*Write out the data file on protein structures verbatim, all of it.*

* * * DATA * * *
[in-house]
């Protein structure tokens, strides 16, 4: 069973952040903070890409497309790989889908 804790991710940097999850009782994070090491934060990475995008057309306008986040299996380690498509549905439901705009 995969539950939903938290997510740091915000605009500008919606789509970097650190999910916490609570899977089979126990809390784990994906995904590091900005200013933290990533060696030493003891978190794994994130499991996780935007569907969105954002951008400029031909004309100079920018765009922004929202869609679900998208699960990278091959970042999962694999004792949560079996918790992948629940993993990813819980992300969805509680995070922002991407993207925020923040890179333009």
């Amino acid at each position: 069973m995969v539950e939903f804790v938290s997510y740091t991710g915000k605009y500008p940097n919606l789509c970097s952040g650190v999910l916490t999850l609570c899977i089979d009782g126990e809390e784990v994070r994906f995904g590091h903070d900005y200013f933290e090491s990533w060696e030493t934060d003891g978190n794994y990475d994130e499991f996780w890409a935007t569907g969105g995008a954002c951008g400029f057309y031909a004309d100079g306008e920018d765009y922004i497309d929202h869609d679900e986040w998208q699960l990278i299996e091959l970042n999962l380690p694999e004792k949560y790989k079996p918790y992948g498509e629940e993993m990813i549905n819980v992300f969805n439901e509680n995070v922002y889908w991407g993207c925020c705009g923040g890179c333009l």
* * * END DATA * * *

[in-house]
């Protein structure tokens, strides 16, 4: 069973952040903070890409497309790989889908 804790991710940097999850009782994070090491934060990475995008057309306008986040299996380690498509549905439901705009 995969539950939903938290997510740091915000605009500008919606789509970097650190999910916490609570899977089979126990809390784990994906995904590091900005200013933290990533060696030493003891978190794994994130499991996780935007569907969105954002951008400029031909004309100079920018765009922004929202869609679900998208699960990278091959970042999962694999004792949560079996918790992948629940993993990813819980992300969805509680995070922002991407993207925020923040890179333009």
């Amino acid at each position: 069973m995969v539950e939903f804790v938290s997510y740091t991710g915000k605009y500008p940097n919606l789509c970097s952040g650190v999910l916490t999850l609570c899977i089979d009782g126990e809390e784990v994070r994906f995904g590091h903070d900005y200013f933290e090491s990533w060696e030493t934060d003891g978190n794994y990475d994130e499991f996780w890409a935007t569907g969105g995008a954002c951008g400029f057309y031909a004309d100079g306008e920018d765009y922004i497309d929202h869609d679900e986040w998208q699960l990278i299996e091959l970042n999962l380690p694999e004792k949560y790989k079996p918790y992948g498509e629940e993993m990813i549905n819980v992300f969805n439901e509680n995070v922002y889908w991407g993207c925020c705009g923040g890179c333009l």